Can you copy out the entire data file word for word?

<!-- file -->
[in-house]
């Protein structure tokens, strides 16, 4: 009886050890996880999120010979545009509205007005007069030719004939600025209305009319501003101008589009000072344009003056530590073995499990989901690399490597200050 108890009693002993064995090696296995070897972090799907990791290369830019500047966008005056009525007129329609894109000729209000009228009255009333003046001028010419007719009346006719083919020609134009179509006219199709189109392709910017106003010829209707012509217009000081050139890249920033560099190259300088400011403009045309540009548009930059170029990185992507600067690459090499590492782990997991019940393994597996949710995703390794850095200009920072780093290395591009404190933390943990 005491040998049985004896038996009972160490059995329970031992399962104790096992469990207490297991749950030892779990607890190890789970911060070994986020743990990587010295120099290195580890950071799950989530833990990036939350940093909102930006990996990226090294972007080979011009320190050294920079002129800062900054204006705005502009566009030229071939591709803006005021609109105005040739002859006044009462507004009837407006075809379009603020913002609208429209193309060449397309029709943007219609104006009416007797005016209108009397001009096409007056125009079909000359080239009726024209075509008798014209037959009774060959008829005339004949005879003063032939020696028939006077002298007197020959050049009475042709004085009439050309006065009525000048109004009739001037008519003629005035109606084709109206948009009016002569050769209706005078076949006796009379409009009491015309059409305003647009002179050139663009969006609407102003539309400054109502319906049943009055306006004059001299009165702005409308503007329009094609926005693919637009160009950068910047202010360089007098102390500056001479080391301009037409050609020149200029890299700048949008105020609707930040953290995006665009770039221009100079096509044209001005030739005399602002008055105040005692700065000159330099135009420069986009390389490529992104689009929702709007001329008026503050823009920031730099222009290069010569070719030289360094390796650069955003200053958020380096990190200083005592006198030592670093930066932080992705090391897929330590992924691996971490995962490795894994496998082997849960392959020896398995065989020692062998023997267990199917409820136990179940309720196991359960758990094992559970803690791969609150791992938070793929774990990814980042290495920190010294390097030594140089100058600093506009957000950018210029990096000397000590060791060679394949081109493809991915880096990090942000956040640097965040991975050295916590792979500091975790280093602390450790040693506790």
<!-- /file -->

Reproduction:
[in-house]
């Protein structure tokens, strides 16, 4: 009886050890996880999120010979545009509205007005007069030719004939600025209305009319501003101008589009000072344009003056530590073995499990989901690399490597200050 108890009693002993064995090696296995070897972090799907990791290369830019500047966008005056009525007129329609894109000729209000009228009255009333003046001028010419007719009346006719083919020609134009179509006219199709189109392709910017106003010829209707012509217009000081050139890249920033560099190259300088400011403009045309540009548009930059170029990185992507600067690459090499590492782990997991019940393994597996949710995703390794850095200009920072780093290395591009404190933390943990 005491040998049985004896038996009972160490059995329970031992399962104790096992469990207490297991749950030892779990607890190890789970911060070994986020743990990587010295120099290195580890950071799950989530833990990036939350940093909102930006990996990226090294972007080979011009320190050294920079002129800062900054204006705005502009566009030229071939591709803006005021609109105005040739002859006044009462507004009837407006075809379009603020913002609208429209193309060449397309029709943007219609104006009416007797005016209108009397001009096409007056125009079909000359080239009726024209075509008798014209037959009774060959008829005339004949005879003063032939020696028939006077002298007197020959050049009475042709004085009439050309006065009525000048109004009739001037008519003629005035109606084709109206948009009016002569050769209706005078076949006796009379409009009491015309059409305003647009002179050139663009969006609407102003539309400054109502319906049943009055306006004059001299009165702005409308503007329009094609926005693919637009160009950068910047202010360089007098102390500056001479080391301009037409050609020149200029890299700048949008105020609707930040953290995006665009770039221009100079096509044209001005030739005399602002008055105040005692700065000159330099135009420069986009390389490529992104689009929702709007001329008026503050823009920031730099222009290069010569070719030289360094390796650069955003200053958020380096990190200083005592006198030592670093930066932080992705090391897929330590992924691996971490995962490795894994496998082997849960392959020896398995065989020692062998023997267990199917409820136990179940309720196991359960758990094992559970803690791969609150791992938070793929774990990814980042290495920190010294390097030594140089100058600093506009957000950018210029990096000397000590060791060679394949081109493809991915880096990090942000956040640097965040991975050295916590792979500091975790280093602390450790040693506790």